Security Council resolution 1325 (2000) on Women and peace and security recognized the role of women in the prevention and resolution of conflicts, peace negotiations, reconstruction and maintenance of peace and the humanitarian response. The 2030 Agenda for Sustainable Development, adopted by all United Nations member states in the General Assembly in 2015, also acknowledges that “women’s direct participation in peace processes has shown to be a building block for lasting agreements” (see Sustainable Development Goal 16: Promote just, peaceful and inclusive societies (SDG 16)). Yet between 1992 and 2019, women represented on average 6% of mediators, 6% of signatories and 13% of negotiators in major peace processes worldwide.
Before and during the current Ukrainian conflict, women – and women’s soft powers – have remained outside not only the military realm, but also the political arena. Starting with his Statement on Russia’s Unprovoked and Unjustified Attack on Ukraine of February 23, 2022, US President Biden has consistently and repeatedly called for “accountability” and “sanctions”, the necessity to impose measures that inflict pain on Russia, so that it pay a continuing high price over time. The free world has followed along in the race to hold Putin accountable: the 27 members of the European Union — including France, Germany, Italy — as well as countries like the United Kingdom, Canada, Japan, Korea, Australia, New Zealand, and many others. Even Switzerland is inflicting pain on Russia and supporting the people of Ukraine.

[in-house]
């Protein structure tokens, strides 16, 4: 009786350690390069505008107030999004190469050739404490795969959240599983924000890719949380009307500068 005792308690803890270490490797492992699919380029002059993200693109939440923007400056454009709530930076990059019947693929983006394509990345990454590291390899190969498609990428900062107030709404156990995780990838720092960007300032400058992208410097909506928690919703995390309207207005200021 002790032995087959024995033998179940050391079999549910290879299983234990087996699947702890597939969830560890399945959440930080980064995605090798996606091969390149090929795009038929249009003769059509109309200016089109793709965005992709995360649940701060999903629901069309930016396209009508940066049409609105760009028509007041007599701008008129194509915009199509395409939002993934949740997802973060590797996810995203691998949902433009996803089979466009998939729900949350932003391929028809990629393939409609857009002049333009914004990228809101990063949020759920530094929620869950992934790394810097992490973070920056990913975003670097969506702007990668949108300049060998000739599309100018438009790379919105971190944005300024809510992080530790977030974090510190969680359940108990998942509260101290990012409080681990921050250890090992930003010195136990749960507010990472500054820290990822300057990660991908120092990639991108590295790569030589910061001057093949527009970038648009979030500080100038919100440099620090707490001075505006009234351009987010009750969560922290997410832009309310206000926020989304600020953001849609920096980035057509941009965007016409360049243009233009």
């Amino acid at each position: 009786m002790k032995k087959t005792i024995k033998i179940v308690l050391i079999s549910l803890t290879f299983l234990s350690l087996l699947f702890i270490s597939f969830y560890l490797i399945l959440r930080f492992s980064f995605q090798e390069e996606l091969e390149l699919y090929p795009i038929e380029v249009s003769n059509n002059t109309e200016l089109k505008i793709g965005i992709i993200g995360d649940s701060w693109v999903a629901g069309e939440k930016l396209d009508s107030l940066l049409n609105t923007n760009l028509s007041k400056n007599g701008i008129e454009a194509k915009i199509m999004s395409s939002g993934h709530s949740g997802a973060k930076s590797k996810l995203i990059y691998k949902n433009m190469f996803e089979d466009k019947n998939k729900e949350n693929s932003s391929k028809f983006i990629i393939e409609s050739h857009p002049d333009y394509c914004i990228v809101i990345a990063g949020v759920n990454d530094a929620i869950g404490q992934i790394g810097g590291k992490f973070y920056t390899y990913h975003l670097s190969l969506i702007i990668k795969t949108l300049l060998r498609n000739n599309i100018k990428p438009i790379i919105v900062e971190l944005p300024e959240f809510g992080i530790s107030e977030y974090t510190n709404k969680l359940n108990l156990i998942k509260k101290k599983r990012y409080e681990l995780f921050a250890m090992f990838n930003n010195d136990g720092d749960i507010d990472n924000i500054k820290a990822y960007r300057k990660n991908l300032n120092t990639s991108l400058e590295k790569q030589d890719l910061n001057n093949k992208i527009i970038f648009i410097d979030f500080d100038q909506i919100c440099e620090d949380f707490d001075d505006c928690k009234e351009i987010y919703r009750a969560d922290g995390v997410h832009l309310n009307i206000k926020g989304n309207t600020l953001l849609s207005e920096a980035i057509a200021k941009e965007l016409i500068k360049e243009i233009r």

Women are off the stage or silent – like Kamala Harris standing with the American first lady behind President Biden, as he was delivering his State of the Union Address on March 1, 2022. Female political leadership has been notably absent – with the one notable exception of the President of the European Commission, Ursula von der Leyen. Borrowing the language of men, she also “targets”, “sanctions”, “shuts down”, “prohibits”, “bans” (see e.g. Statement by President von der Leyen on Ukraine (europa.eu). Angela Merkel’s role as mediator in the Ukrainian crisis was flagged but has not materialized as yet.
On March 3, 2022, a UN General Assembly resolution condemned Russia’s invasion of Ukraine, with the support of 141 countries out of 193 and a standing ovation in the chamber. With only a handful of nations having voted against (Belarus, North Korea, Eritrea and Syria), Putin’s Russia is now isolated from the world more than it has ever been. But so, is the rest of the world from Russia. Two worlds unable to speak a common language. Or perhaps they have a common language, that of coercion by the use of force (direct or indirect) and sanctions. Coercion by force calls for more sanctions, and after every speech announcing new measures the war on ground raises in magnitude and harshness.
The continued absence of women’s contribution to the diplomatic and decision-making tables means a loss of plurality and creativity that could be beneficial to the negotiations – however inconsequential they appear in the shadow of war. As negotiations continue as the war, sustained attention must be given to the much needed perspectives that only women can provide.
Time is ripe to rephrase UN Secretary General Kofi Anna’s famous statement in 2005 on the empowerment of women as “the most effective development tool”: The empowerment of women could be the most effective tool to bring peace closer.
On international women’s day one wishes that the Ukrainian war act as a reminder of not only The Unwomanly Face of War but also The Womanly Face of Peace – awaiting to be written. Soon.
Annalisa Ciampi is an academic and an international lawyer specializing in human rights and international justice. She is one of the women experts included in the 100esperte database (international politics area) and a European Network for Women Excellence – ENWE Ambassador.